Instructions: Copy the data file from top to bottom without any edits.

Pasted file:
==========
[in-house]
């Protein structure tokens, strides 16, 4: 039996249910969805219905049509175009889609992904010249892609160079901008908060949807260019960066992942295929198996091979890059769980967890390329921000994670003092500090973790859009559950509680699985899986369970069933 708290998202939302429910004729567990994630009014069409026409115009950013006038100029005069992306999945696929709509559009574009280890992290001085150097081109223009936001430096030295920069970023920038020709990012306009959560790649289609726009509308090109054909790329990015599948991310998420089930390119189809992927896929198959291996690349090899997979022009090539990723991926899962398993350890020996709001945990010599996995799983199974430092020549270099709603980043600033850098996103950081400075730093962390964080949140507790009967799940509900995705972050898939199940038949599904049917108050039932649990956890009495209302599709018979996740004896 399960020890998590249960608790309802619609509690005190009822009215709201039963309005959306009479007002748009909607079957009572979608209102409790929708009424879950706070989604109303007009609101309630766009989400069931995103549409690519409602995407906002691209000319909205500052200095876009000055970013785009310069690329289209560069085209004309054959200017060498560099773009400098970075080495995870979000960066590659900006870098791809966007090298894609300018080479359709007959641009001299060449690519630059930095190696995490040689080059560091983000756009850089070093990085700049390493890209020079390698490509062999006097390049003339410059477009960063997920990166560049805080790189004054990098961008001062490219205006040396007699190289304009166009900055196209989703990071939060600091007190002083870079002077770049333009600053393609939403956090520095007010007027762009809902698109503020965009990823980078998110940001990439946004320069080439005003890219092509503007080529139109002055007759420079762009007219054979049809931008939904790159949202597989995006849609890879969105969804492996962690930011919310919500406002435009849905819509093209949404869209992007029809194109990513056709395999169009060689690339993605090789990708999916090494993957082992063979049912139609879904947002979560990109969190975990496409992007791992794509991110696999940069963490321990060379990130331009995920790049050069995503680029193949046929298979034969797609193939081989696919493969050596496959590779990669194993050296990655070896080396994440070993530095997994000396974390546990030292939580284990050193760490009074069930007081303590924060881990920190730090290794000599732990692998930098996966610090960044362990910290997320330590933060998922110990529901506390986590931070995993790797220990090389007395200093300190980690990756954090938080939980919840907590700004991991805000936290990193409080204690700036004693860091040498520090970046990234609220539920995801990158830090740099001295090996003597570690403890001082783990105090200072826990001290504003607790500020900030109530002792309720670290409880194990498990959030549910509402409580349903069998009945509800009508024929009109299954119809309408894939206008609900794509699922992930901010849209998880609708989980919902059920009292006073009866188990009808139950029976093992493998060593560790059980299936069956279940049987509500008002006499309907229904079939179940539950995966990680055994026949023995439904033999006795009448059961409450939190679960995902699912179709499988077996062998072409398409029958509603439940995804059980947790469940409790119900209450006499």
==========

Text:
[in-house]
């Protein structure tokens, strides 16, 4: 039996249910969805219905049509175009889609992904010249892609160079901008908060949807260019960066992942295929198996091979890059769980967890390329921000994670003092500090973790859009559950509680699985899986369970069933 708290998202939302429910004729567990994630009014069409026409115009950013006038100029005069992306999945696929709509559009574009280890992290001085150097081109223009936001430096030295920069970023920038020709990012306009959560790649289609726009509308090109054909790329990015599948991310998420089930390119189809992927896929198959291996690349090899997979022009090539990723991926899962398993350890020996709001945990010599996995799983199974430092020549270099709603980043600033850098996103950081400075730093962390964080949140507790009967799940509900995705972050898939199940038949599904049917108050039932649990956890009495209302599709018979996740004896 399960020890998590249960608790309802619609509690005190009822009215709201039963309005959306009479007002748009909607079957009572979608209102409790929708009424879950706070989604109303007009609101309630766009989400069931995103549409690519409602995407906002691209000319909205500052200095876009000055970013785009310069690329289209560069085209004309054959200017060498560099773009400098970075080495995870979000960066590659900006870098791809966007090298894609300018080479359709007959641009001299060449690519630059930095190696995490040689080059560091983000756009850089070093990085700049390493890209020079390698490509062999006097390049003339410059477009960063997920990166560049805080790189004054990098961008001062490219205006040396007699190289304009166009900055196209989703990071939060600091007190002083870079002077770049333009600053393609939403956090520095007010007027762009809902698109503020965009990823980078998110940001990439946004320069080439005003890219092509503007080529139109002055007759420079762009007219054979049809931008939904790159949202597989995006849609890879969105969804492996962690930011919310919500406002435009849905819509093209949404869209992007029809194109990513056709395999169009060689690339993605090789990708999916090494993957082992063979049912139609879904947002979560990109969190975990496409992007791992794509991110696999940069963490321990060379990130331009995920790049050069995503680029193949046929298979034969797609193939081989696919493969050596496959590779990669194993050296990655070896080396994440070993530095997994000396974390546990030292939580284990050193760490009074069930007081303590924060881990920190730090290794000599732990692998930098996966610090960044362990910290997320330590933060998922110990529901506390986590931070995993790797220990090389007395200093300190980690990756954090938080939980919840907590700004991991805000936290990193409080204690700036004693860091040498520090970046990234609220539920995801990158830090740099001295090996003597570690403890001082783990105090200072826990001290504003607790500020900030109530002792309720670290409880194990498990959030549910509402409580349903069998009945509800009508024929009109299954119809309408894939206008609900794509699922992930901010849209998880609708989980919902059920009292006073009866188990009808139950029976093992493998060593560790059980299936069956279940049987509500008002006499309907229904079939179940539950995966990680055994026949023995439904033999006795009448059961409450939190679960995902699912179709499988077996062998072409398409029958509603439940995804059980947790469940409790119900209450006499």